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Episode Six: 1946–1980The Morning of Creation

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John E. Cook in Alaska, 1970s Add to Scrapbook

John E. Cook in Alaska, 1970s

Mt. McKinley above Wonder Lake, evening, Denali National Park, Q.T. Luong photograph Add to Scrapbook

Mt. McKinley above Wonder Lake, evening, Denali National Park, Q.T. Luong photograph

Alaska: America's Last Frontier (continued)

To handle the volatile situation, the administration chose John Cook, a Westerner who had earned a reputation as a tough problem solver. Cook promised that the new national monuments would be Alaska's "permanent pipeline," a source of tourist revenue that would still be flowing long after the oil ran out.

While Cook tried to dampen the local hostility to Carter's proclamations, the Alaska Coalition pushed Congress to settle the state's land issues once and for all. After another year and a half of debate, on December 2, 1980, President Carter signed the Alaska National Interest Lands Conservation Act into law.

It wasn't everything the Alaska Coalition had once hoped for, but it was still the largest single expansion of protected conservation lands in world history. The national park system, with 47 million acres added to its care, had suddenly more than doubled in size.

Mount McKinley National Park, which had been in existence since 1917, was nearly tripled in size. The park was officially designated a wilderness, granting increased protection to the land and wildlife, and its name was changed to Denali, the Athabaskan Indian name for the tall mountain at its center.

A Shift in Focus

In the last decades of the 20th century, more historic sites were saved – including reminders of painful episodes in American history, set aside on the belief that a great nation could openly acknowledge them. These new national historic sites included:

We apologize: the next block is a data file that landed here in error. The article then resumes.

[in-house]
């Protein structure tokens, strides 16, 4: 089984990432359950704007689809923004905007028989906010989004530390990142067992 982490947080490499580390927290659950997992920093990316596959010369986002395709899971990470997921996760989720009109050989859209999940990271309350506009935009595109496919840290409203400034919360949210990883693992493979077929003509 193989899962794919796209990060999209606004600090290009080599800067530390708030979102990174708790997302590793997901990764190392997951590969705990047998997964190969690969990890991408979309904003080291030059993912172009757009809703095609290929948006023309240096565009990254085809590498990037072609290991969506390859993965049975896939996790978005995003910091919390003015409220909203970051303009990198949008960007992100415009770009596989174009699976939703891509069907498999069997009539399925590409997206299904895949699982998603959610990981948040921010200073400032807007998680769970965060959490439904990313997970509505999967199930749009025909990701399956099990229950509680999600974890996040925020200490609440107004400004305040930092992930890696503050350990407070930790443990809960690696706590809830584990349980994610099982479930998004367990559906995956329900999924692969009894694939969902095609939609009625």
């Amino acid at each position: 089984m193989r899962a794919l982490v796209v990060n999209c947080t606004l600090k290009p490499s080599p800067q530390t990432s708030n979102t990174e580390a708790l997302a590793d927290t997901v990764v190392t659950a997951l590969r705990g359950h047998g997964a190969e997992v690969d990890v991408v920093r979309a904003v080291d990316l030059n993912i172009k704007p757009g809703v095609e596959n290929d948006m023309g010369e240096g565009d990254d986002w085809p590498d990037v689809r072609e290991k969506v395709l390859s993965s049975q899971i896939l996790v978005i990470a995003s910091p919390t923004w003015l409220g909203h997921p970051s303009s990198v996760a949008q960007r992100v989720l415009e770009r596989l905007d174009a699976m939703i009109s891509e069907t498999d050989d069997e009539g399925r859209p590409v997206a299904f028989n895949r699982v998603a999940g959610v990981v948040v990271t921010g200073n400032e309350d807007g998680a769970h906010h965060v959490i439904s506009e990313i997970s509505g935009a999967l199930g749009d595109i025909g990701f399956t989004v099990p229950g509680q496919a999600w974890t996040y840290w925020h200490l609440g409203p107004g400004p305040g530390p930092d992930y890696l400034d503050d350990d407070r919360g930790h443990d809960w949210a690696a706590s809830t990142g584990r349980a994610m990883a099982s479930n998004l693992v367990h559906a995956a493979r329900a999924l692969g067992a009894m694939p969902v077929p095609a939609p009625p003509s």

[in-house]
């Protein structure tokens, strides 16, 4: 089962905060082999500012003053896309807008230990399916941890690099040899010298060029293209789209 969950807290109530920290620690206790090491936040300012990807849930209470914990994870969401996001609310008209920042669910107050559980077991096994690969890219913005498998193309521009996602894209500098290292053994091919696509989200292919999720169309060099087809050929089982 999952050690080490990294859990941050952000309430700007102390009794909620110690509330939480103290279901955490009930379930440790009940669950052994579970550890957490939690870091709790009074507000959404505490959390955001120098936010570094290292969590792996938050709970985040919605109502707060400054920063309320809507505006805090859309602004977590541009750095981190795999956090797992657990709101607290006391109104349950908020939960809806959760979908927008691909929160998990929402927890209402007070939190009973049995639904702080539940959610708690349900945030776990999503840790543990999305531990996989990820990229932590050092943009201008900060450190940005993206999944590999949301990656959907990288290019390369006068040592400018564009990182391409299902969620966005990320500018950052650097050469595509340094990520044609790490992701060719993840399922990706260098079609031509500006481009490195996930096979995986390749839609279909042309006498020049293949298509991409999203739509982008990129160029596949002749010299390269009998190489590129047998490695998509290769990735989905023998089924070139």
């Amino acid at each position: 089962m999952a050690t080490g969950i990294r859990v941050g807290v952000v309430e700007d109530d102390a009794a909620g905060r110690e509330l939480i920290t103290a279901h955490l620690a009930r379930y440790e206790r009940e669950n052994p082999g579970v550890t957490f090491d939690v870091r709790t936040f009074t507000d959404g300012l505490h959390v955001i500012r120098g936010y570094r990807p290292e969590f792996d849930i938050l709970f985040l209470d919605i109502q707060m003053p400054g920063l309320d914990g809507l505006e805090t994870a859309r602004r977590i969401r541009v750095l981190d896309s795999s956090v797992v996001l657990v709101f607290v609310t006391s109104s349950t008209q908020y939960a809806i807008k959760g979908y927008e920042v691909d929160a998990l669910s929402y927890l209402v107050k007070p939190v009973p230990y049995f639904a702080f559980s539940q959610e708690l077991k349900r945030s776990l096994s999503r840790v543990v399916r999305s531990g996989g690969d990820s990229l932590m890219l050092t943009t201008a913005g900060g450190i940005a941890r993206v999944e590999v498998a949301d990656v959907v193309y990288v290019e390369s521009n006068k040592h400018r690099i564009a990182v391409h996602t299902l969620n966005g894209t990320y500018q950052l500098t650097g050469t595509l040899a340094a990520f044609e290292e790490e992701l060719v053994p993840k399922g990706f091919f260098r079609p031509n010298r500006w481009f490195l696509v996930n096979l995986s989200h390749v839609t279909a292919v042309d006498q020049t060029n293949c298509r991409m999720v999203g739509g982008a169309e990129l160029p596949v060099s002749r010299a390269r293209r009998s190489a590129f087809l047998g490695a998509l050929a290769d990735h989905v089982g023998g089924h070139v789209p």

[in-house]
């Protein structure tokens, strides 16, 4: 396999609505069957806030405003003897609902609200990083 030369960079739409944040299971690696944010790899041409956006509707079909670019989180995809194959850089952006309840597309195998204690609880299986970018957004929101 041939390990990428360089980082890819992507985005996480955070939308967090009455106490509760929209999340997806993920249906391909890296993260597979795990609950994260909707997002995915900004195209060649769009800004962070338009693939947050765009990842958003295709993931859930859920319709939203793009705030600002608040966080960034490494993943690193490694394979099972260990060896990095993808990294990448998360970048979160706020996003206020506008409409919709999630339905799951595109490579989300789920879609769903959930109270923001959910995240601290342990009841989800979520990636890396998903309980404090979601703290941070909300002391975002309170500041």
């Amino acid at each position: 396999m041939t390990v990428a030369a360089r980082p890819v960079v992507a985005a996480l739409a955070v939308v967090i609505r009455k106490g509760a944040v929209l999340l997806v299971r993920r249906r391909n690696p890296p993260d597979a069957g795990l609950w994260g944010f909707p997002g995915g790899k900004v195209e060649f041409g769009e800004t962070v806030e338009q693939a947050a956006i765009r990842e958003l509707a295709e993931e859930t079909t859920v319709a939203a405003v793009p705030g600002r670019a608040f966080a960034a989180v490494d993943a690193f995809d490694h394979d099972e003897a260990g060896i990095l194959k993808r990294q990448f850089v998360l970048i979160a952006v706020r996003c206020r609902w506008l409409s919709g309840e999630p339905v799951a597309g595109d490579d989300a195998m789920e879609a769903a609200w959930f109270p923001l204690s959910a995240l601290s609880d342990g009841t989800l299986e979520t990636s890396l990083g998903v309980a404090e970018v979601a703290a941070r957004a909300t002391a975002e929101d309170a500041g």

National Guard at desegregation of Little Rock High School, September 26, 1957 Add to Scrapbook

National Guard at desegregation of Little Rock High School, September 26, 1957

Soldier at Vietnam Veterans Memorial Add to Scrapbook

Soldier at Vietnam Veterans Memorial

Oklahoma City National Memorial Add to Scrapbook

Oklahoma City National Memorial

  • Kingsley Plantation in Florida, preserving not only the owner's grand home, but also the small cabins used by the slaves who made his comfortable life possible.
  • Central High School in Little Rock, Arkansas, where in 1957 federal troops had to escort nine African-American teenagers past angry mobs to their classes, crystallizing the crisis of school desegregation.
  • Andersonville, a Civil War prison camp and national cemetery in Georgia.
  • Vietnam Veterans Memorial in Washington, D.C., which lists the names of 58,000 dead and missing soldiers.
  • Sand Creek and Washita on the Great Plains, where peaceful Cheyenne villagers were massacred by American soldiers in the 1860s.
  • Manzanar in the high desert of eastern California, where American citizens of Japanese descent were imprisoned during World War II.
  • Oklahoma City National Memorial, where 168 empty chairs commemorate those killed in a 1995 act of domestic terrorism.
  • Flight 93 National Memorial, a field near Shanksville, Pennsylvania, where the sacrifices made by passengers aboard United Flight 93 on September 11, 2001 are commemorated.

As the nation headed into a new century, Americans would continue expanding the number of national parks – and continue using them in ever increasing numbers: from 220 million visitors in 1980 to 255 million in 1990, then edging toward 300 million a decade later.

Like the idea of America itself, the national park idea continues to be constantly debated, constantly threatened, and constantly evolving. "One learns," John Muir had said, "that the world, though made, is yet being made. That this is still the morning of creation."

A proud tourist points at her National Parks windshield stickers, 1922; David Brower in Glen Canyon, 1966; Dayton Duncan's son, Will, standing at edge of canyon. Bryce Canyon National Park, 1998

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